Women need more mentors, more women to attract staff, says Tupperware head of state Shilpa Ajwani
Tupperware, a name synonymous with lunch boxes and containers, is
right up there when it comes to brand recall and trust. “It’s like
a family heirloom that’s handed down generations,” says Shilpa Ajwani, managing
director, Tupperware India, who is as happy
promoting her brand as she is advocating women’s empowerment,
workplace diversity and ecological sustainability. “I sleep easy
because the brand I work with resonates with my own values.”
First up, and into the unknown
When I got into direct selling, it was a very new industry in India, nobody knew anything about it. There were about 40 men who were appearing for the interview, I was perhaps the 41st candidate that day. I thought, chances are I wouldn’t make it. But the conversation I had with a Swedish gentleman was very interesting, and I intuitively thought, “This is the place for me.” And he felt, “You are the person for us.” So, the 41st candidate happened to be selected, for an organisation called Oriflame, a Swedish cosmetics multinational. Nobody knew the name — my best friends thought I had joined a gas company! They asked me, “Are you going to sell gas now?!” But it was a startup in India long before people knew about startups — I had the privilege of working in a true-blue startup.
Being realistic about plastic
I’m proud to say we’re about durable plastic. Still, many people ask, “Tupperware and sustainability —how do they go together?” But you can’t live without plastic, and banning a substance is never a great idea, especially in an emerging economy like ours, where it’s one of the most value-efficient materials that can be used to actually preserve the environment.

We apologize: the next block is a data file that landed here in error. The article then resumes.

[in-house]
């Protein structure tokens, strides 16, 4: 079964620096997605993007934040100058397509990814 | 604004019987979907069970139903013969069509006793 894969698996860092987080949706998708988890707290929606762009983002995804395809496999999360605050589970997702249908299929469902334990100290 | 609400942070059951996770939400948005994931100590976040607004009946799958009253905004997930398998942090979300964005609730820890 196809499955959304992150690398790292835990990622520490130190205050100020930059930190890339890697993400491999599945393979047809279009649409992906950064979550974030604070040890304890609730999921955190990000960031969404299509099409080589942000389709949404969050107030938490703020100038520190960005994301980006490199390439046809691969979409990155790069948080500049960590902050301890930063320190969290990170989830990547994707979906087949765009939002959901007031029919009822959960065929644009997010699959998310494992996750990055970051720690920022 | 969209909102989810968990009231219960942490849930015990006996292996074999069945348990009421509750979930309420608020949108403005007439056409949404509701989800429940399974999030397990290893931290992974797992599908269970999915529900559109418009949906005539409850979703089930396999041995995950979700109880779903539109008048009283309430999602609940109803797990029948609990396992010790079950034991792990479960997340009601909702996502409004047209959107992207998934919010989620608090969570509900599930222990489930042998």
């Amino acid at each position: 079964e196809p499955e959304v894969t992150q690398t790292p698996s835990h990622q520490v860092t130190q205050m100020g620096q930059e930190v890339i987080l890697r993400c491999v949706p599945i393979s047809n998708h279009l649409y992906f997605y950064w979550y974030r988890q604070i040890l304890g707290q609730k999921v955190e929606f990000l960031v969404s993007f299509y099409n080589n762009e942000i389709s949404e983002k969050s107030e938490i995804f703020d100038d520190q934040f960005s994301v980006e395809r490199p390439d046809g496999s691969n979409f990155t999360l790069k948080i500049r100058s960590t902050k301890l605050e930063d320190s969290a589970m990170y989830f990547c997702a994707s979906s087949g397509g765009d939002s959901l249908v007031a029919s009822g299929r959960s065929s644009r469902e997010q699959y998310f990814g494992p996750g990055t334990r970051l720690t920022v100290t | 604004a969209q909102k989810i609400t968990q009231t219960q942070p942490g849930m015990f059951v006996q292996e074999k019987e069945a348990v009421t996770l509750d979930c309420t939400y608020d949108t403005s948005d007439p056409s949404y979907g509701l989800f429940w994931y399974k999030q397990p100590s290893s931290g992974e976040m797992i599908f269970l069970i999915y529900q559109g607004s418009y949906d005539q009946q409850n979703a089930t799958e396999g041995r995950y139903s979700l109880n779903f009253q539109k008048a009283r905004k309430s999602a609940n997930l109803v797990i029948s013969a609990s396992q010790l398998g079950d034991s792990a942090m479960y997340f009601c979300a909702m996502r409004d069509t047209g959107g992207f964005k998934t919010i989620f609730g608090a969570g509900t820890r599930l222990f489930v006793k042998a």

And what the government is after right now is single-use plastic. The other issue is that we don’t have evolved waste-management systems in this country. So, we’re jumping the gun. What is the solution? Set up reliable waste-management systems — in the absence of those, most of this plastic is either reaching landfills or the oceans. And at Tupperware, we’re definitely against that.
Standing proudly on her own two feet
My journey in the corporate world now spans more than 22 years. So, it’s been two decades of being fortunate in loving what I do and doing what I love. But I didn’t even realise, for many, many years, that I was a woman. I didn’t sit in meetings, or address large gatherings, imagining that I’m a minority. And I was thankful that I didn’t overthink about it myself, which is why perhaps I am where I am. Because sometimes when women overthink the fact that, “It’s difficult,” or, “I’m never going to make it,” or, “There will come a time when they won’t judge me for my talent,” you start losing confidence.
The road to a level-playing field
I had the power to choose that if I have equally capable men and women, I would try hiring a woman for that role. I tell all women that if you respect what you do enough, you’ll be able to convince people around you. And women need more mentors, more women to enter and stay in the workforce. My mom had to give up because there were no good opportunities where you could look after babies and make a meaningful career and use your talent and education — I have been doing that with women every day for the last 22 years.